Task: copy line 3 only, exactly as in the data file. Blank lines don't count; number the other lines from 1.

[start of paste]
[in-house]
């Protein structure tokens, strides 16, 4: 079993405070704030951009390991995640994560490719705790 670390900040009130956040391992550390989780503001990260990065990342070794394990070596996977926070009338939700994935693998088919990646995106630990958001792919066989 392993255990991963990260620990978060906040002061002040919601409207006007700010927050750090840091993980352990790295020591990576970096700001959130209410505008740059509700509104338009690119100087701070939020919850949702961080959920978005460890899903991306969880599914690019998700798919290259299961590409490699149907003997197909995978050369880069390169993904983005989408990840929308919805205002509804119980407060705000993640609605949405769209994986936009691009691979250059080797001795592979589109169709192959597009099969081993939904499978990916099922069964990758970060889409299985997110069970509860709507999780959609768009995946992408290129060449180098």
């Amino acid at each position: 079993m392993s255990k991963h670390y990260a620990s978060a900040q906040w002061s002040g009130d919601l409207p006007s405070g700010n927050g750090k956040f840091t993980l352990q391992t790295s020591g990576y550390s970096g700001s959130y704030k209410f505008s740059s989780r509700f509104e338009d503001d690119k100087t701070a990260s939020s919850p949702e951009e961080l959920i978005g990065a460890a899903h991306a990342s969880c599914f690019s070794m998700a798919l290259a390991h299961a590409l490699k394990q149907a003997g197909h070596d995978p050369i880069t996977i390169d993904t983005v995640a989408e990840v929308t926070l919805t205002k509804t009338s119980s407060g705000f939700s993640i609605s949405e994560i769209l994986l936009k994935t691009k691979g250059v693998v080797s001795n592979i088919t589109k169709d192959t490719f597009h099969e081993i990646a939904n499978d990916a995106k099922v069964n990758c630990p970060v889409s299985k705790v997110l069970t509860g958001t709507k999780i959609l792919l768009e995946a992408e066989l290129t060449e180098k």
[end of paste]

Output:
């Amino acid at each position: 079993m392993s255990k991963h670390y990260a620990s978060a900040q906040w002061s002040g009130d919601l409207p006007s405070g700010n927050g750090k956040f840091t993980l352990q391992t790295s020591g990576y550390s970096g700001s959130y704030k209410f505008s740059s989780r509700f509104e338009d503001d690119k100087t701070a990260s939020s919850p949702e951009e961080l959920i978005g990065a460890a899903h991306a990342s969880c599914f690019s070794m998700a798919l290259a390991h299961a590409l490699k394990q149907a003997g197909h070596d995978p050369i880069t996977i390169d993904t983005v995640a989408e990840v929308t926070l919805t205002k509804t009338s119980s407060g705000f939700s993640i609605s949405e994560i769209l994986l936009k994935t691009k691979g250059v693998v080797s001795n592979i088919t589109k169709d192959t490719f597009h099969e081993i990646a939904n499978d990916a995106k099922v069964n990758c630990p970060v889409s299985k705790v997110l069970t509860g958001t709507k999780i959609l792919l768009e995946a992408e066989l290129t060449e180098k």